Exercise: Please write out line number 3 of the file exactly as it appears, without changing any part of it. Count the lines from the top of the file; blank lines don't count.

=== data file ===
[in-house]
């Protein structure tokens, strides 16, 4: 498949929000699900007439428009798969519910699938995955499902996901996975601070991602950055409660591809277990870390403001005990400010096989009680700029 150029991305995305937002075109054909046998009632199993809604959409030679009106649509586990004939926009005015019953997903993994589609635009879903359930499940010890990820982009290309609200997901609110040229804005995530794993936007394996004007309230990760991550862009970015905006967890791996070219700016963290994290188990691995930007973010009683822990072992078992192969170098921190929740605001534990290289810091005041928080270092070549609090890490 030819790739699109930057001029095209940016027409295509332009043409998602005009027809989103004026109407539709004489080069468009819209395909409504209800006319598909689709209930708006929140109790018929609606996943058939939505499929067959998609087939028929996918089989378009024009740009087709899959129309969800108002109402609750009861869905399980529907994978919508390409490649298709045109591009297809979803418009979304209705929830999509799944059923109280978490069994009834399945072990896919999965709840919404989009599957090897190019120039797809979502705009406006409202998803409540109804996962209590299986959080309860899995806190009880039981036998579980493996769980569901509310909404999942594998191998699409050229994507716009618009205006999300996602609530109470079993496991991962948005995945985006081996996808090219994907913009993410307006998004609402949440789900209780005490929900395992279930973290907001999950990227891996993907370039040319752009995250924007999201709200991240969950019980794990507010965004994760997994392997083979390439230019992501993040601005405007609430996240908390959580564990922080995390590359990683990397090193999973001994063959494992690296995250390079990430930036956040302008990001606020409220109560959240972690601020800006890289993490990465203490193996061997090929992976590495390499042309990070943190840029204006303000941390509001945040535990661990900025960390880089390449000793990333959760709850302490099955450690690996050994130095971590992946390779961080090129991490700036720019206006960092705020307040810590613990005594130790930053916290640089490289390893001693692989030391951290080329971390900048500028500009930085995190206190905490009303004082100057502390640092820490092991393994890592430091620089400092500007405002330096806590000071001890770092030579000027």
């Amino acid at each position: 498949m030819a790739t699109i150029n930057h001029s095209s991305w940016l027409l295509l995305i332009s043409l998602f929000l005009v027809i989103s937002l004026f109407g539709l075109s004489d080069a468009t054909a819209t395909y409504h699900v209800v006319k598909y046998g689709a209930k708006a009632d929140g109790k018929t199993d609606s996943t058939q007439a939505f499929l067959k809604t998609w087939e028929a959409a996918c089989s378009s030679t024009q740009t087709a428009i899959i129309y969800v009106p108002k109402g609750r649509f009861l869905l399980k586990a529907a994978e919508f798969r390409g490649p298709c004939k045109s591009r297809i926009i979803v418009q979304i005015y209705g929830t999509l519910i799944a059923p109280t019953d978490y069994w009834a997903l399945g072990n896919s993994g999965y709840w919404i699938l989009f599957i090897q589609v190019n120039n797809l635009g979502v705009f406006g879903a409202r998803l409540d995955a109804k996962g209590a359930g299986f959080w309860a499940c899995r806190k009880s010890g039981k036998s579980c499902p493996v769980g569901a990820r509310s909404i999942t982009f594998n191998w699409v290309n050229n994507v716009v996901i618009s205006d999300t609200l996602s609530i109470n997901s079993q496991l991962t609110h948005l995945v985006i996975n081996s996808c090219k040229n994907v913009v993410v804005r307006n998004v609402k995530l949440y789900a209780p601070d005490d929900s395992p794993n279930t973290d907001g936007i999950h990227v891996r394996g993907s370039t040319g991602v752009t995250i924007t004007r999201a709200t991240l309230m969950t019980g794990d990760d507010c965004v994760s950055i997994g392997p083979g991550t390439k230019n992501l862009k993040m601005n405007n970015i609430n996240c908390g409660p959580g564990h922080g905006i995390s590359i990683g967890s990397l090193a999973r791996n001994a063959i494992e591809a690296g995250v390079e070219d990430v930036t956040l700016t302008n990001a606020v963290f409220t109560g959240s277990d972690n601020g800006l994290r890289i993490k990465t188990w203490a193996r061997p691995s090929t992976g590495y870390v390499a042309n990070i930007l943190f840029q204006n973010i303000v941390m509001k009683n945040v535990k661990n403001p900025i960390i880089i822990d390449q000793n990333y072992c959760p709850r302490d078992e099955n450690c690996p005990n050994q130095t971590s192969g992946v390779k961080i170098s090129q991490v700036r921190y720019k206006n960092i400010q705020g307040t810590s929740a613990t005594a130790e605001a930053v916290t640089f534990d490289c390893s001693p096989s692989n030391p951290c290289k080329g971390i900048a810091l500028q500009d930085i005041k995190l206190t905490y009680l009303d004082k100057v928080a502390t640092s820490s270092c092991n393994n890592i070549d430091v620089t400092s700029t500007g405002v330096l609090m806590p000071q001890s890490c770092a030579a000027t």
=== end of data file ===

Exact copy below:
């Amino acid at each position: 498949m030819a790739t699109i150029n930057h001029s095209s991305w940016l027409l295509l995305i332009s043409l998602f929000l005009v027809i989103s937002l004026f109407g539709l075109s004489d080069a468009t054909a819209t395909y409504h699900v209800v006319k598909y046998g689709a209930k708006a009632d929140g109790k018929t199993d609606s996943t058939q007439a939505f499929l067959k809604t998609w087939e028929a959409a996918c089989s378009s030679t024009q740009t087709a428009i899959i129309y969800v009106p108002k109402g609750r649509f009861l869905l399980k586990a529907a994978e919508f798969r390409g490649p298709c004939k045109s591009r297809i926009i979803v418009q979304i005015y209705g929830t999509l519910i799944a059923p109280t019953d978490y069994w009834a997903l399945g072990n896919s993994g999965y709840w919404i699938l989009f599957i090897q589609v190019n120039n797809l635009g979502v705009f406006g879903a409202r998803l409540d995955a109804k996962g209590a359930g299986f959080w309860a499940c899995r806190k009880s010890g039981k036998s579980c499902p493996v769980g569901a990820r509310s909404i999942t982009f594998n191998w699409v290309n050229n994507v716009v996901i618009s205006d999300t609200l996602s609530i109470n997901s079993q496991l991962t609110h948005l995945v985006i996975n081996s996808c090219k040229n994907v913009v993410v804005r307006n998004v609402k995530l949440y789900a209780p601070d005490d929900s395992p794993n279930t973290d907001g936007i999950h990227v891996r394996g993907s370039t040319g991602v752009t995250i924007t004007r999201a709200t991240l309230m969950t019980g794990d990760d507010c965004v994760s950055i997994g392997p083979g991550t390439k230019n992501l862009k993040m601005n405007n970015i609430n996240c908390g409660p959580g564990h922080g905006i995390s590359i990683g967890s990397l090193a999973r791996n001994a063959i494992e591809a690296g995250v390079e070219d990430v930036t956040l700016t302008n990001a606020v963290f409220t109560g959240s277990d972690n601020g800006l994290r890289i993490k990465t188990w203490a193996r061997p691995s090929t992976g590495y870390v390499a042309n990070i930007l943190f840029q204006n973010i303000v941390m509001k009683n945040v535990k661990n403001p900025i960390i880089i822990d390449q000793n990333y072992c959760p709850r302490d078992e099955n450690c690996p005990n050994q130095t971590s192969g992946v390779k961080i170098s090129q991490v700036r921190y720019k206006n960092i400010q705020g307040t810590s929740a613990t005594a130790e605001a930053v916290t640089f534990d490289c390893s001693p096989s692989n030391p951290c290289k080329g971390i900048a810091l500028q500009d930085i005041k995190l206190t905490y009680l009303d004082k100057v928080a502390t640092s820490s270092c092991n393994n890592i070549d430091v620089t400092s700029t500007g405002v330096l609090m806590p000071q001890s890490c770092a030579a000027t």